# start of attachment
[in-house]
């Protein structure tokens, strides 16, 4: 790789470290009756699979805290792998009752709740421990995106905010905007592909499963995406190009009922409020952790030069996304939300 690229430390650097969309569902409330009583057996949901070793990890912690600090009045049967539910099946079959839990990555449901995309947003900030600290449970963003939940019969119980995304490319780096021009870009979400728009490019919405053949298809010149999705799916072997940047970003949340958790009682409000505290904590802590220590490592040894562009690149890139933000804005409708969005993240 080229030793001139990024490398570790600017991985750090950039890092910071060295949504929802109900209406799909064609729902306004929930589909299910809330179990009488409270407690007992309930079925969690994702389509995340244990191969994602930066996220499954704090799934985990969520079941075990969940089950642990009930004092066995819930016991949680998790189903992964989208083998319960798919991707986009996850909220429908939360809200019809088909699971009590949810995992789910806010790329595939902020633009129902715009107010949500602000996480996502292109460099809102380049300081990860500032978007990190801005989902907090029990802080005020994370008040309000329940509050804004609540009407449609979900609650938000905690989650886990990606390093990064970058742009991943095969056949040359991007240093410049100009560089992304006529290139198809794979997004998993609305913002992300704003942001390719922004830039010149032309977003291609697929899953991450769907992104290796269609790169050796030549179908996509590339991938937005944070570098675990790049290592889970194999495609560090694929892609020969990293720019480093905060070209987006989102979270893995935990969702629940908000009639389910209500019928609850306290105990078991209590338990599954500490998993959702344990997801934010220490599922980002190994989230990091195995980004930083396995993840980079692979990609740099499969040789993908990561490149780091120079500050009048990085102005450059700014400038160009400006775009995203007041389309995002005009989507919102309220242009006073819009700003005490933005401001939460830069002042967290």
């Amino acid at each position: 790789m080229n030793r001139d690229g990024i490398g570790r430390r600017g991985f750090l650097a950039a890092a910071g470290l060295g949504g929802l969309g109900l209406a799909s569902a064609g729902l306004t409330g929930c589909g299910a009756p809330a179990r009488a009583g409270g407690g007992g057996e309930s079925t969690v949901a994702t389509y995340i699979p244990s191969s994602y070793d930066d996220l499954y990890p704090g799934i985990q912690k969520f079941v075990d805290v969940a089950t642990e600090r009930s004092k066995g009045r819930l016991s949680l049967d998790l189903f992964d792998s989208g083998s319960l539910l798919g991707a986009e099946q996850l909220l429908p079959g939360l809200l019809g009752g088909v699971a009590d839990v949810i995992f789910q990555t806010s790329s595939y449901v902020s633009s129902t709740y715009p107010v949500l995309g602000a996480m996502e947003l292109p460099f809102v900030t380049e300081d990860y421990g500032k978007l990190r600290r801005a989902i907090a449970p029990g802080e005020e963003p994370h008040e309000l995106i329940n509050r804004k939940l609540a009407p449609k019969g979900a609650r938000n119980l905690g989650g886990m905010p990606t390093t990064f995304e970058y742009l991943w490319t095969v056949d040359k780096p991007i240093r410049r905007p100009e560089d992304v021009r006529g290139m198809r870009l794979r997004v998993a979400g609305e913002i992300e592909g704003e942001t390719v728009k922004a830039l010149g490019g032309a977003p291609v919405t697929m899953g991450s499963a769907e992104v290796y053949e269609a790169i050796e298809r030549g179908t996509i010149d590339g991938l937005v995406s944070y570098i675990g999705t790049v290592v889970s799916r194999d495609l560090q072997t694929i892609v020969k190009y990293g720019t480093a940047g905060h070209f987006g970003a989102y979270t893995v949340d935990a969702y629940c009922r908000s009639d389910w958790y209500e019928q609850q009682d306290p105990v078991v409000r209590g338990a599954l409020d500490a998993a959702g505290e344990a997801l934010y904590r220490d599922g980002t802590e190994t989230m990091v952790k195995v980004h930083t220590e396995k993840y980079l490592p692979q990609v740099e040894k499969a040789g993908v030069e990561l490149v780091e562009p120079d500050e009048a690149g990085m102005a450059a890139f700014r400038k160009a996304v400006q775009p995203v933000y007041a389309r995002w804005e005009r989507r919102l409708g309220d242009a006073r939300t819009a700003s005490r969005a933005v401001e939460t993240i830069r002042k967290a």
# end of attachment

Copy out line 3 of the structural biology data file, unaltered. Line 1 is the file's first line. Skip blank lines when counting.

């Amino acid at each position: 790789m080229n030793r001139d690229g990024i490398g570790r430390r600017g991985f750090l650097a950039a890092a910071g470290l060295g949504g929802l969309g109900l209406a799909s569902a064609g729902l306004t409330g929930c589909g299910a009756p809330a179990r009488a009583g409270g407690g007992g057996e309930s079925t969690v949901a994702t389509y995340i699979p244990s191969s994602y070793d930066d996220l499954y990890p704090g799934i985990q912690k969520f079941v075990d805290v969940a089950t642990e600090r009930s004092k066995g009045r819930l016991s949680l049967d998790l189903f992964d792998s989208g083998s319960l539910l798919g991707a986009e099946q996850l909220l429908p079959g939360l809200l019809g009752g088909v699971a009590d839990v949810i995992f789910q990555t806010s790329s595939y449901v902020s633009s129902t709740y715009p107010v949500l995309g602000a996480m996502e947003l292109p460099f809102v900030t380049e300081d990860y421990g500032k978007l990190r600290r801005a989902i907090a449970p029990g802080e005020e963003p994370h008040e309000l995106i329940n509050r804004k939940l609540a009407p449609k019969g979900a609650r938000n119980l905690g989650g886990m905010p990606t390093t990064f995304e970058y742009l991943w490319t095969v056949d040359k780096p991007i240093r410049r905007p100009e560089d992304v021009r006529g290139m198809r870009l794979r997004v998993a979400g609305e913002i992300e592909g704003e942001t390719v728009k922004a830039l010149g490019g032309a977003p291609v919405t697929m899953g991450s499963a769907e992104v290796y053949e269609a790169i050796e298809r030549g179908t996509i010149d590339g991938l937005v995406s944070y570098i675990g999705t790049v290592v889970s799916r194999d495609l560090q072997t694929i892609v020969k190009y990293g720019t480093a940047g905060h070209f987006g970003a989102y979270t893995v949340d935990a969702y629940c009922r908000s009639d389910w958790y209500e019928q609850q009682d306290p105990v078991v409000r209590g338990a599954l409020d500490a998993a959702g505290e344990a997801l934010y904590r220490d599922g980002t802590e190994t989230m990091v952790k195995v980004h930083t220590e396995k993840y980079l490592p692979q990609v740099e040894k499969a040789g993908v030069e990561l490149v780091e562009p120079d500050e009048a690149g990085m102005a450059a890139f700014r400038k160009a996304v400006q775009p995203v933000y007041a389309r995002w804005e005009r989507r919102l409708g309220d242009a006073r939300t819009a700003s005490r969005a933005v401001e939460t993240i830069r002042k967290a």